‘Those who fail to learn from history are condemned to repeat it.’ – Winston Churchill
Melburnians are a blessed lot. Not only do they have a vibrant culinary arts scene (one of Australia’s best – plus great coffee!), there are also no shortage of things to do within the city, with a festival of some sort every other week, beautiful parks and nature, seaside and beaches perfect for surfing, as well as museums and art galleries at every corner.
But how did it all come to be?
A great place to learn about Melbourne’s history and its roots is at the Old Treasury Building along Spring Street. Constructed in the mid-19th century, the Victorian-era structure was once home to the Treasury Department of the Government of Victoria, and now houses a museum chronicling the city’s history.
Melbourne as a city grew exponentially during the Victorian Gold Rush, when settlers flocked to the area in search of gold. As such, the building was originally built not only to act as treasury offices, but also to house the state’s gold vaults.
The building’s interior exudes an austere Victorian charm, with thick wooden doors, dimly lit corridors and antique chandeliers. The museum’s permanent exhibition, “Melbourne: Foundations of a City” takes visitors through the city’s early days as a settlement by the Yarra River, its heydays in the Gold Rush, and later on during the World War. Most of the exhibits relate to the socio, economic and political development of Melbourne, told through important documents, letters or even decrees preserved to this day.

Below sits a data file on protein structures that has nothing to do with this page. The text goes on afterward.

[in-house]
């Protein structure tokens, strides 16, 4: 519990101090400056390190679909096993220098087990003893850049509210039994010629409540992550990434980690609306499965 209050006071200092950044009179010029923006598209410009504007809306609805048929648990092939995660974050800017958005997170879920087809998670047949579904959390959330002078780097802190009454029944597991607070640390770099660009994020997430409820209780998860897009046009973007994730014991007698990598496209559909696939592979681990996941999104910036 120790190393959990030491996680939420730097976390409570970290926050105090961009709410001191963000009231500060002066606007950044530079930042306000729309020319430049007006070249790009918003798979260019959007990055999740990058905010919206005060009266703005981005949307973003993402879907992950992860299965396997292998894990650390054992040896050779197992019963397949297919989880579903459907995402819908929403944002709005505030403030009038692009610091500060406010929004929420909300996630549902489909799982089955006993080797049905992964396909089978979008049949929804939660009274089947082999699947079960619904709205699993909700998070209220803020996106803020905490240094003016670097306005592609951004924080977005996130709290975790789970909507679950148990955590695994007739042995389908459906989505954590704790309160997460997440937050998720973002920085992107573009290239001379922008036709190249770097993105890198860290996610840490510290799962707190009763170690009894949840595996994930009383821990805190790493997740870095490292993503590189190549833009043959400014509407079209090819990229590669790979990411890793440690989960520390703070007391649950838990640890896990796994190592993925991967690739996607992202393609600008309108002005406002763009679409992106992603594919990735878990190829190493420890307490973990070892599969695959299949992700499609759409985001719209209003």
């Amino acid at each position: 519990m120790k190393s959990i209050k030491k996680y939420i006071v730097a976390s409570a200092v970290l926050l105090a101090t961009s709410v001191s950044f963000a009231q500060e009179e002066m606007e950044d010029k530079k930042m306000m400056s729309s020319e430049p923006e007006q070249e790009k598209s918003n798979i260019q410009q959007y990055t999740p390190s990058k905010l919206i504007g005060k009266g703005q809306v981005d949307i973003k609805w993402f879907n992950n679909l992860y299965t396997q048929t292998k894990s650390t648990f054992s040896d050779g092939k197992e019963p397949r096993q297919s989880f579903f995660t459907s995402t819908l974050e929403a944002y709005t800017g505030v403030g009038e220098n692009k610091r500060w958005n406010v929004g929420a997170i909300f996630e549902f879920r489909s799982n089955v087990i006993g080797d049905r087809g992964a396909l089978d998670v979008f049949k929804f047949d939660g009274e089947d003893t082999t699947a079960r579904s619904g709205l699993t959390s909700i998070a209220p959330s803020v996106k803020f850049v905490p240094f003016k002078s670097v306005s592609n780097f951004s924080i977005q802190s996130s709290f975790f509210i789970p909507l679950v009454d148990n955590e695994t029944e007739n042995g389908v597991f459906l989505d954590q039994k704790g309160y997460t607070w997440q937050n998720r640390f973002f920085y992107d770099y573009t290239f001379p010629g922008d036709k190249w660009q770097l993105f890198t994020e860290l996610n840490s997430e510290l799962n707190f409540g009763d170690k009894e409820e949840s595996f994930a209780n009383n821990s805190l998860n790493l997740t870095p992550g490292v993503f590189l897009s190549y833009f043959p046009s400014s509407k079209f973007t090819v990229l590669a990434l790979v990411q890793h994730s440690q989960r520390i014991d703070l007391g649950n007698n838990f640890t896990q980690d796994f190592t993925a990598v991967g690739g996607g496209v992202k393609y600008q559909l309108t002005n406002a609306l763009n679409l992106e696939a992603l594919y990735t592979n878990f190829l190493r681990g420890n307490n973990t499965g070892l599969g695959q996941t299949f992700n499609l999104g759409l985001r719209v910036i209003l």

Bust of Sir Edward Macarthur, Commander-in-Chief of British forces in Australia from 1855.
An interesting exhibit on criminals, including female felons. There was a display of their mugshots along with their names, and their respective offences recorded in a book. These ranged from petty crime and disorderly conduct, to more serious offences such as murder.
During World War I, Australians were faced with a choice – on whether their men should be conscripted to fight overseas. A Nation Divided: The Great War and Conscription tells the story of this time in Australian history. Some historians have described the debates resulting from the issue as being the most bitter, divisive and violent to ever consume the nation, splitting up families, communities and political parties.
The exhibition covers material both for and against, showcasing impassioned posters, comics, poetry, speeches and many more. In the end, despite a huge government campaign, Australians voted against conscription – although many Australian soldiers still volunteered to participate in the war.
What was it like living in 1920s Melbourne? Venture downstairs for an insight into the lives of the Maynard family, who lived in the basement of the Old Treasury Building.
Mr Maynard was the superintendent of the building, in charge of security, maintenance and the cleaning staff, while Mrs Maynard took care of their eight children, whilst also preparing morning and afternoon tea for the Governor’s meetings upstairs. The family squeezed into five rooms, and you can see items and furniture perfectly preserved as they were in the old days. There’s even one of those old metal bathtubs on display!
The basement is also where you will find the gold vaults, with real (?) gold bars encased behind glass, and this replica of a real-life giant gold nugget found in the area during the Gold Rush.
The museum is not very large, but it’s great for an hour or two of delving deeper into Melbourne’s history. Entrance is free.
OLD TREASURY BUILDING
20 Spring St, Melbourne VIC 3000, Australia
Open : 10 AM – 4PM (closed Saturdays)